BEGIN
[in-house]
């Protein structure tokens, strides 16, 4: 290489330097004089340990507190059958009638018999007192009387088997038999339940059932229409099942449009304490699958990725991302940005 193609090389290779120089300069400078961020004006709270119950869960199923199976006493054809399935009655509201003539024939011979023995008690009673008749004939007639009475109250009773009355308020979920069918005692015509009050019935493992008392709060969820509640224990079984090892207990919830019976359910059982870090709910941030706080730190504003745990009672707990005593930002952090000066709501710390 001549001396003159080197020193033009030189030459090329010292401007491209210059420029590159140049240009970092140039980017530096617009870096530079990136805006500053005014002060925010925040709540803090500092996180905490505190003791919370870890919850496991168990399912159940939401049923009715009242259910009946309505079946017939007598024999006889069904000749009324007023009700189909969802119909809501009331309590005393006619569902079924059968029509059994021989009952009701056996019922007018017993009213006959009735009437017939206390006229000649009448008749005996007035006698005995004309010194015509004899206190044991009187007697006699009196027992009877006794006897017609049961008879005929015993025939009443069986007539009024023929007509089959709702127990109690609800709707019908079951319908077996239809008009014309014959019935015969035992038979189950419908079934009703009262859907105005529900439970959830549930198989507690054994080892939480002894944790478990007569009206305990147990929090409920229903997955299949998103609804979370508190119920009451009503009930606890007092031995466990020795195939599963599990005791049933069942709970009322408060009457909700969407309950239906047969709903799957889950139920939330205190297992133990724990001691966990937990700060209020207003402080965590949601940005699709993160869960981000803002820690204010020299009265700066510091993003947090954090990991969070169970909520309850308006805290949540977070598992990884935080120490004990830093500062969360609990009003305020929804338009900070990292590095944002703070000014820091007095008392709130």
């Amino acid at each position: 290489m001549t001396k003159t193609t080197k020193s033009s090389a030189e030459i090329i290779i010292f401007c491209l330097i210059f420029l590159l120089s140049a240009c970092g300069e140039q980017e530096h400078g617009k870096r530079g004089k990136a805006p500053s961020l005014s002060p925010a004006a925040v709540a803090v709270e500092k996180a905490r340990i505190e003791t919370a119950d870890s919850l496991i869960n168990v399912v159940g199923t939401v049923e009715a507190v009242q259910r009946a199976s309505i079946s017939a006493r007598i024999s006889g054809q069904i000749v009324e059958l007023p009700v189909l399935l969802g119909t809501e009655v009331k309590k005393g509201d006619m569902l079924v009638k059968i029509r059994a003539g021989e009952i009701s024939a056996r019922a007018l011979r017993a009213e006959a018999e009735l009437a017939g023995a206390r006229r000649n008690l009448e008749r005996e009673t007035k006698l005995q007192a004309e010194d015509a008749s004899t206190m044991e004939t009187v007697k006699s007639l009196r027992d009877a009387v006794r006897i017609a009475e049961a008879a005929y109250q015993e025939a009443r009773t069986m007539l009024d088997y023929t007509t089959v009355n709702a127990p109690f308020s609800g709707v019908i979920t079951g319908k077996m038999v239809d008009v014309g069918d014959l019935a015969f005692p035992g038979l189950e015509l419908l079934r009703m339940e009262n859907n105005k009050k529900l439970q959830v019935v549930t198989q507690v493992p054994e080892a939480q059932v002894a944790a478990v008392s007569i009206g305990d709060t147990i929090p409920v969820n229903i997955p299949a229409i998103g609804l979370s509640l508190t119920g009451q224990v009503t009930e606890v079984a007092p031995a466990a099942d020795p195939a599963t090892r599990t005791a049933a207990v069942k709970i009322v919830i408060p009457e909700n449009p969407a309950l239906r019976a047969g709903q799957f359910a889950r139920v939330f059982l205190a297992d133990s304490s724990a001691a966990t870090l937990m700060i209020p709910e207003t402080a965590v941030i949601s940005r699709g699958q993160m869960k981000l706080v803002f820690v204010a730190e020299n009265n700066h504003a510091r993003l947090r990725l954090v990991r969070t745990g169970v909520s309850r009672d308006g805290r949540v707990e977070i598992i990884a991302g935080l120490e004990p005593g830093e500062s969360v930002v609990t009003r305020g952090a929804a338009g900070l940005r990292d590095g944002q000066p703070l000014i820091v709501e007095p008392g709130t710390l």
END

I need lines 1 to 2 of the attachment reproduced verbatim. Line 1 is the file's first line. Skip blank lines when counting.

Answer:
[in-house]
């Protein structure tokens, strides 16, 4: 290489330097004089340990507190059958009638018999007192009387088997038999339940059932229409099942449009304490699958990725991302940005 193609090389290779120089300069400078961020004006709270119950869960199923199976006493054809399935009655509201003539024939011979023995008690009673008749004939007639009475109250009773009355308020979920069918005692015509009050019935493992008392709060969820509640224990079984090892207990919830019976359910059982870090709910941030706080730190504003745990009672707990005593930002952090000066709501710390 001549001396003159080197020193033009030189030459090329010292401007491209210059420029590159140049240009970092140039980017530096617009870096530079990136805006500053005014002060925010925040709540803090500092996180905490505190003791919370870890919850496991168990399912159940939401049923009715009242259910009946309505079946017939007598024999006889069904000749009324007023009700189909969802119909809501009331309590005393006619569902079924059968029509059994021989009952009701056996019922007018017993009213006959009735009437017939206390006229000649009448008749005996007035006698005995004309010194015509004899206190044991009187007697006699009196027992009877006794006897017609049961008879005929015993025939009443069986007539009024023929007509089959709702127990109690609800709707019908079951319908077996239809008009014309014959019935015969035992038979189950419908079934009703009262859907105005529900439970959830549930198989507690054994080892939480002894944790478990007569009206305990147990929090409920229903997955299949998103609804979370508190119920009451009503009930606890007092031995466990020795195939599963599990005791049933069942709970009322408060009457909700969407309950239906047969709903799957889950139920939330205190297992133990724990001691966990937990700060209020207003402080965590949601940005699709993160869960981000803002820690204010020299009265700066510091993003947090954090990991969070169970909520309850308006805290949540977070598992990884935080120490004990830093500062969360609990009003305020929804338009900070990292590095944002703070000014820091007095008392709130």